Inflation is still white-hot: U.S. consumer price index rose 8.6% in May from a year ago, marking the biggest jump since December 1981.
Who’s responsible for the spiking price levels?
President Joe Biden points to Russia’s invasion of Ukraine, saying that “Putin’s price hike is hitting America hard” after seeing the latest inflation report.
But Federal Reserve Chairman Jerome Powell states otherwise.
When asked whether he thinks the war in Ukraine was a primary cause of inflation in the U.S. at a committee hearing on Wednesday, Powell said, “No, inflation was high before — certainly before the war in Ukraine broke out.”
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One thing is certain: Inflation is rapidly eroding our purchasing power.
And as the Fed raises interest rates aggressively to tame inflation, stocks are getting heavily sold off.
Here’s the good news: Some sectors thrive in periods of high inflation. Owning high-quality assets in these sectors could make your portfolio more resilient in these challenging times.
One of the surest signs of surging inflation is in the commodities rally we saw since 2021. In fact, commodity prices are commonly believed to be a leading indicator of inflation.
So it shouldn’t come as a surprise that oil — the most traded commodity in the world — has climbed significantly.
Despite pulling back most recently, the price of crude oil is still up 40% year to date.
Investors can tap into the oil price boom through ETFs like the United States Oil Fund (USO).
Natural gas is another hot commodity. The United States Natural Gas Fund (UNG), which tracks movements in natural gas prices, has soared 65% in 2022.
Strong energy prices benefit producers. In fact, energy was by far the best performing sector of the S&P 500 in 2021, returning a total of 53% vs the index’s 27% return. And that momentum has carried into 2022.
So far this year, investors have enjoyed outsized returns from names like Chevron (20%), Exxon Mobil (35%), and Occidental Petroleum (83%).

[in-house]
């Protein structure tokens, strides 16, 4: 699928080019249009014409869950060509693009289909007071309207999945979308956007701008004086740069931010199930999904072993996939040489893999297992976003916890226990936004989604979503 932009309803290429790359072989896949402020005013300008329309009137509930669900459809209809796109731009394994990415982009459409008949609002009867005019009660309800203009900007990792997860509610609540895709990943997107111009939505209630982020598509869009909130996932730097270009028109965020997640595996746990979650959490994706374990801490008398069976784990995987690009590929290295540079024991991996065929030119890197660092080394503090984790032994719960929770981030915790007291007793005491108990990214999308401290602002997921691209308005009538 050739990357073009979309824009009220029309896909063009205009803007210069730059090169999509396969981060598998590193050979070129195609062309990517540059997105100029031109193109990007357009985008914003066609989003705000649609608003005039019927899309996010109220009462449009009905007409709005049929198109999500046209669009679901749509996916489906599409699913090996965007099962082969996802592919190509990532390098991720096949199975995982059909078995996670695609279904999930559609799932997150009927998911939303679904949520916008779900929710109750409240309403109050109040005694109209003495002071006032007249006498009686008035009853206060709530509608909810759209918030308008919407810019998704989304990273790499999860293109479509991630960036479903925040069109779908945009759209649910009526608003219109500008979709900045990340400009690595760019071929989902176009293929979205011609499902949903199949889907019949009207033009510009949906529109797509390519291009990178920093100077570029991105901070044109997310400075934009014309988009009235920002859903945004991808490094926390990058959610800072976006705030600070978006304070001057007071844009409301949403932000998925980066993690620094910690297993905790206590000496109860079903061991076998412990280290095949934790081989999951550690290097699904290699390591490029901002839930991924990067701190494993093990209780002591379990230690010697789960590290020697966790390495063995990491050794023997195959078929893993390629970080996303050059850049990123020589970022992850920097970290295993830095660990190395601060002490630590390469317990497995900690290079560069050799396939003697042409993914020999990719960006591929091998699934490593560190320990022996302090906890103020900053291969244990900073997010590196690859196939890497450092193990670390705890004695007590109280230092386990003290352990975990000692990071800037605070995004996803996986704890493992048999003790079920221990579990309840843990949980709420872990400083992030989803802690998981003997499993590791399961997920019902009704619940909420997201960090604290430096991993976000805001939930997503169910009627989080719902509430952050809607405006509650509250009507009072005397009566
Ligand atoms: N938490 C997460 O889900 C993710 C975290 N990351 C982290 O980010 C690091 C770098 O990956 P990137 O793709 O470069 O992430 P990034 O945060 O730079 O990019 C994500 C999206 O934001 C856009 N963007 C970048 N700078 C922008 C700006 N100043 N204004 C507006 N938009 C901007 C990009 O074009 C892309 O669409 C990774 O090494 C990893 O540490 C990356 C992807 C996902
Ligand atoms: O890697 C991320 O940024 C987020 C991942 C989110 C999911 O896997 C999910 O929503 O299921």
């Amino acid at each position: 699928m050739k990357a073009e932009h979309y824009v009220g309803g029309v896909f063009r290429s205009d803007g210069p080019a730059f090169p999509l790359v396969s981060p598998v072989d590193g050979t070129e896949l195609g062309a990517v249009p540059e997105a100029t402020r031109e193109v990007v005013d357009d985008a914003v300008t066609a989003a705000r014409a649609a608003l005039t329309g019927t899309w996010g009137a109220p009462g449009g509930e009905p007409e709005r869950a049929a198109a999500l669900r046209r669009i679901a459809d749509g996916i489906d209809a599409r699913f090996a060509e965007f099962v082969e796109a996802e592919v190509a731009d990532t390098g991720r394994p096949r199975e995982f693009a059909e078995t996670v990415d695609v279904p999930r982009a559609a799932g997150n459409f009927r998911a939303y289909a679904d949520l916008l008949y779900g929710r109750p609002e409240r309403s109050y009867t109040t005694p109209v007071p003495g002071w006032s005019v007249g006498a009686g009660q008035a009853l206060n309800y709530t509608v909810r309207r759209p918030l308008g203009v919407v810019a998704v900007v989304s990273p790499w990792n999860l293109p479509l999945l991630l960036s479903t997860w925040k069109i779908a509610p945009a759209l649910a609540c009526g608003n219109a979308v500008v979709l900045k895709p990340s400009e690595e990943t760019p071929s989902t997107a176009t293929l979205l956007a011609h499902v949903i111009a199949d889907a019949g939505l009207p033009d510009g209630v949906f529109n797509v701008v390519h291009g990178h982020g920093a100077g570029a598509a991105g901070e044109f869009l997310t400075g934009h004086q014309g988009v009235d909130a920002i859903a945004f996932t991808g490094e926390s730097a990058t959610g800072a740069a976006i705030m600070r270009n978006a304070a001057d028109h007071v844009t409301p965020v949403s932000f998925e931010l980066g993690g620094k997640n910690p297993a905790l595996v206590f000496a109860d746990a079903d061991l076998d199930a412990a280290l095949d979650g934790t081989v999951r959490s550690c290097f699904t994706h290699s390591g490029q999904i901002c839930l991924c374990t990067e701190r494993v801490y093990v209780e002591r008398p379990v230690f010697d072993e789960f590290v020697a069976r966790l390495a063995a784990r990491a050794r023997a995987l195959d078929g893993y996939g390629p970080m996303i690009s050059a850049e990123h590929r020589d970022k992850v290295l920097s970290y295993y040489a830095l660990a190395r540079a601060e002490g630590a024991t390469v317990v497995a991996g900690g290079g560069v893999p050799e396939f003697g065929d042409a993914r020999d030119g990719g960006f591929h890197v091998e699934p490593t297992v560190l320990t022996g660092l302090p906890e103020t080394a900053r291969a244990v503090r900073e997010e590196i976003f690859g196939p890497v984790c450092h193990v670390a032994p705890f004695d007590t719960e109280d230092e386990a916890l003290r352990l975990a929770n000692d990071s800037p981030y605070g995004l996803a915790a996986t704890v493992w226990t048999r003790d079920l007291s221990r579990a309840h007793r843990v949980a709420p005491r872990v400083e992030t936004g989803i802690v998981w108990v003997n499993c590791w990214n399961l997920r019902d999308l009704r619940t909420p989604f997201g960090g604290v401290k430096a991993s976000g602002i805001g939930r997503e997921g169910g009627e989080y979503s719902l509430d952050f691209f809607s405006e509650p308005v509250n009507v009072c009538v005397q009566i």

The demand for healthcare is found to be quite inelastic to price changes: if you are sick, you are not going to be that price sensitive.
That’s why healthcare companies can still thrive in times of inflation.
And because of its lack of correlation with the ups and downs of the economy, healthcare is a prime example of a defensive sector.
In addition, the sector has a lot of room for long-term growth due to favorable demographic trends — notably an aging population — and plenty of innovation.
Established healthcare companies also have the ability to deliver increasing cash returns to shareholders. For instance, Johnson & Johnson (JNJ), Abott Laboratories (ABT), and Cardinal Health (CAH) have made it to the list of Dividend Aristocrats – companies that have paid increasing dividends for at least 25 years.
For broad exposure to the sector, investors can look into ETFs like the Vanguard Health Care ETF (VHT) and the Health Care Select Sector SPDR Fund (XLV).
As a well-known hedge against inflation, real estate rounds out our list. As the price of raw materials and labor goes up, new properties are more expensive to build. And that drives up the price of existing real estate.
Well-chosen properties can provide more than just price appreciation. Investors also get to earn a steady stream of rental income.
But while we all like the idea of collecting passive income, being a landlord does come with its hassles, like fixing leaky faucets and dealing with difficult tenants.
Thankfully, there are real estate investment trusts, which are companies that own income-producing real estate like apartment buildings, shopping centers and office towers. Many REITs trade on the stock market, so investors can buy and sell them throughout the trading day.
Realty Income (O), for instance, is a REIT with a portfolio of over 11,000 properties. The company has been paying uninterrupted monthly dividends since its founding in 1969 and currently offers an annual yield of 4.4%.
If you don’t want to pick individual winners and losers, ETFs such as the Vanguard Real Estate ETF (VNQ) can provide easy access to the group.
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This article provides information only and should not be construed as advice. It is provided without warranty of any kind.